- The Washington Times - Sunday, March 10, 2002

ANNAPOLIS, Md. (AP) A State Senate committee yesterday rejected Gov. Parris Glendening's plan to delay a 2 percent Maryland state income tax cut. Mr. Glendening hoped a delay in the tax cut would help balance the budget.
The vote came as the Budget and Taxation Committee approved hundreds of millions of dollars in spending cuts to make sure the $22 billion budget for next year winds up in the black.
The 2 percent income tax reduction, which took effect Jan. 1, is the final step in a 10 percent tax cut the legislature passed in 1997.
Delaying it for 18 months would cost taxpayers about $170 million.
Sen. Barbara Hoffman, Baltimore Democrat and chairwoman of the committee, said the General Assembly made a promise to taxpayers in 1997 and should honor that promise, even though lawmakers are struggling to curtail spending until June 30, 2003, by more than $1.2 billion.
"The point is this [tax] is in effect today," Mrs. Hoffman said.
She noted that withholding tables were adjusted at the beginning of the year to reflect the tax cut and that less money is being withheld from paychecks.
"You would have to go back to the people and take money away from them," Mrs. Hoffman said.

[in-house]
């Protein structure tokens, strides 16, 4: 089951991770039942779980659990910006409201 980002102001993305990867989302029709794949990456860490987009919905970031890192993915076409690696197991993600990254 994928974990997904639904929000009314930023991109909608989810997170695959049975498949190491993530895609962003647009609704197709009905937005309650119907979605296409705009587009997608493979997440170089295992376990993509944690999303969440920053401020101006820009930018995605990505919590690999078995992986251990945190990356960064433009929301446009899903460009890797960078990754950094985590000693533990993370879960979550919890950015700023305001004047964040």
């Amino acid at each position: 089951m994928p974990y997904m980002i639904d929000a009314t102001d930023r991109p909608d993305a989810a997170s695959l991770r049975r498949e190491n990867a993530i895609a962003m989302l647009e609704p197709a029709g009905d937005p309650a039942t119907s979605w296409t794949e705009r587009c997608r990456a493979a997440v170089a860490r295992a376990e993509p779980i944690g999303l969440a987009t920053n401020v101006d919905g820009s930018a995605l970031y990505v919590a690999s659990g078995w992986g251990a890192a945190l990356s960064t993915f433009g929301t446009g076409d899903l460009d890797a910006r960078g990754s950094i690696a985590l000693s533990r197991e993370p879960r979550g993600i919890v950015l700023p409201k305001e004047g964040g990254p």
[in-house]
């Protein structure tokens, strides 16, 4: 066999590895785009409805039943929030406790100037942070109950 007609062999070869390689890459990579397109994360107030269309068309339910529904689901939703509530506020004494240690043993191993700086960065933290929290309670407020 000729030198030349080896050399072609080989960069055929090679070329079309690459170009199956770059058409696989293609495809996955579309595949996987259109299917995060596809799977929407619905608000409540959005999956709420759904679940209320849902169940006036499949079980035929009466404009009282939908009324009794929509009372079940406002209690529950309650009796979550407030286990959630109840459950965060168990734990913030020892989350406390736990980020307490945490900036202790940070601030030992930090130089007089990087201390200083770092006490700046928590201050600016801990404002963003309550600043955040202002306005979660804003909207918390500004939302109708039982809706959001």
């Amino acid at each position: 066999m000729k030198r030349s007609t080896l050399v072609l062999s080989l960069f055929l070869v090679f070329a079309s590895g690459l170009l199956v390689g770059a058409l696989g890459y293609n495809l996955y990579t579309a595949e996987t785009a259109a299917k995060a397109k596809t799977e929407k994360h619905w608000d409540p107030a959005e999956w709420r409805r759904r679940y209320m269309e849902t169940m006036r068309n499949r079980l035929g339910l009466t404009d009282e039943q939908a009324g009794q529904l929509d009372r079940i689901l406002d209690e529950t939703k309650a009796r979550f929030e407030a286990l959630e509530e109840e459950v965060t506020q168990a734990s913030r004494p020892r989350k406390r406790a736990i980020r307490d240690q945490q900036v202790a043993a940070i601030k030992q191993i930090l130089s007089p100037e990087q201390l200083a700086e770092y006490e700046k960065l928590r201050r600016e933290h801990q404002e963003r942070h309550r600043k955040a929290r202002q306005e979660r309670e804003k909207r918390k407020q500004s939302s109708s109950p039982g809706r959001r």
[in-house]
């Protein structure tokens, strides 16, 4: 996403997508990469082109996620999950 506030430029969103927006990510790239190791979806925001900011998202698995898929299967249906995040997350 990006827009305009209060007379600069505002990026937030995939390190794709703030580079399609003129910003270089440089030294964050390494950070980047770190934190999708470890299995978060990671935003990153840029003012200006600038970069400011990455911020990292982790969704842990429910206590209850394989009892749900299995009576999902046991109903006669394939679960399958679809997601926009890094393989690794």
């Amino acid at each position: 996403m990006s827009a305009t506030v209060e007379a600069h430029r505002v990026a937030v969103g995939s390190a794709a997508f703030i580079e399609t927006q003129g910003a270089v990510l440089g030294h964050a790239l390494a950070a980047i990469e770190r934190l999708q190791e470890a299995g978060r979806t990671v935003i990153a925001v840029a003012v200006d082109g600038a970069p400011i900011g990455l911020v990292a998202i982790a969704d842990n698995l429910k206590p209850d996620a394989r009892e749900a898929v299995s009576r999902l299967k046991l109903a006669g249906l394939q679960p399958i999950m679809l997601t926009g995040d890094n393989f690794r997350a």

The vote was unanimous on the 13-member committee, but some senators voted reluctantly because they said the state needs the money to maintain funding for education, health and other programs that directly affect Marylanders.
Sen. Nathaniel McFadden, Baltimore Democrat, said he is aware of the political problems some lawmakers could face running for re-election in November if they voted to postpone the tax cut.
When the General Assembly approved the tax cut in 1997, the legislature voted to phase it in over five years with the final 2 percent this year.
By rejecting the governor's plan, the Senate committee made its difficult job of balancing the budget even more difficult. Tax revenues have virtually stopped growing as a result of the economic downturn.
To keep the current budget balanced and prevent the 2003 budget, whose fiscal year begins July 1, from falling into the red, the legislature is dipping into cash reserves and is either freezing funding for many programs at the current level or cutting back the growth rate in spending.
Senate and House budget committees also plan to divert millions of dollars from land preservation funds into other programs.
As they insist that the income tax cut take effect as scheduled, committees in both houses are considering an increase in the cigarette tax to bring in money that could be used for education and health programs.


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